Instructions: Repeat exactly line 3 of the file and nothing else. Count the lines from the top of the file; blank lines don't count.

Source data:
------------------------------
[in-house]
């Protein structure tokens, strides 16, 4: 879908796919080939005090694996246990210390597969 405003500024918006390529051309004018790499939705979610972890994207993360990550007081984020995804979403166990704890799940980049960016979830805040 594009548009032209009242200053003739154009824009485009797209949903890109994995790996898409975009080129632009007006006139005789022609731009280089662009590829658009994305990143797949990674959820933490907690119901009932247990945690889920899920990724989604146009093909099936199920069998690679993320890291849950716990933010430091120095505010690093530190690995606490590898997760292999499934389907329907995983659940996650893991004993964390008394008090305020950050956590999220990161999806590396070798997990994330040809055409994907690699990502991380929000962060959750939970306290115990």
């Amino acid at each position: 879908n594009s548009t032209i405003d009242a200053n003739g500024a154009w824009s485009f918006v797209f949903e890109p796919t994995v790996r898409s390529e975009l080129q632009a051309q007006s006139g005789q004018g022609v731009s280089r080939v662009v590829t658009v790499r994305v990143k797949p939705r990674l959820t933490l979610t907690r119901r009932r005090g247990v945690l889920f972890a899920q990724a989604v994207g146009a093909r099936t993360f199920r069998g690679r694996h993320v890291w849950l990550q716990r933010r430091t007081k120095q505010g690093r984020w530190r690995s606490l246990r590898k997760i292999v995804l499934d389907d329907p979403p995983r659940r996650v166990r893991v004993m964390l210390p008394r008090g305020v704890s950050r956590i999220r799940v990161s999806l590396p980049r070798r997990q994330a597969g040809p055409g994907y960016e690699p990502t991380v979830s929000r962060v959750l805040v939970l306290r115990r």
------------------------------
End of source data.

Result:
């Amino acid at each position: 879908n594009s548009t032209i405003d009242a200053n003739g500024a154009w824009s485009f918006v797209f949903e890109p796919t994995v790996r898409s390529e975009l080129q632009a051309q007006s006139g005789q004018g022609v731009s280089r080939v662009v590829t658009v790499r994305v990143k797949p939705r990674l959820t933490l979610t907690r119901r009932r005090g247990v945690l889920f972890a899920q990724a989604v994207g146009a093909r099936t993360f199920r069998g690679r694996h993320v890291w849950l990550q716990r933010r430091t007081k120095q505010g690093r984020w530190r690995s606490l246990r590898k997760i292999v995804l499934d389907d329907p979403p995983r659940r996650v166990r893991v004993m964390l210390p008394r008090g305020v704890s950050r956590i999220r799940v990161s999806l590396p980049r070798r997990q994330a597969g040809p055409g994907y960016e690699p990502t991380v979830s929000r962060v959750l805040v939970l306290r115990r």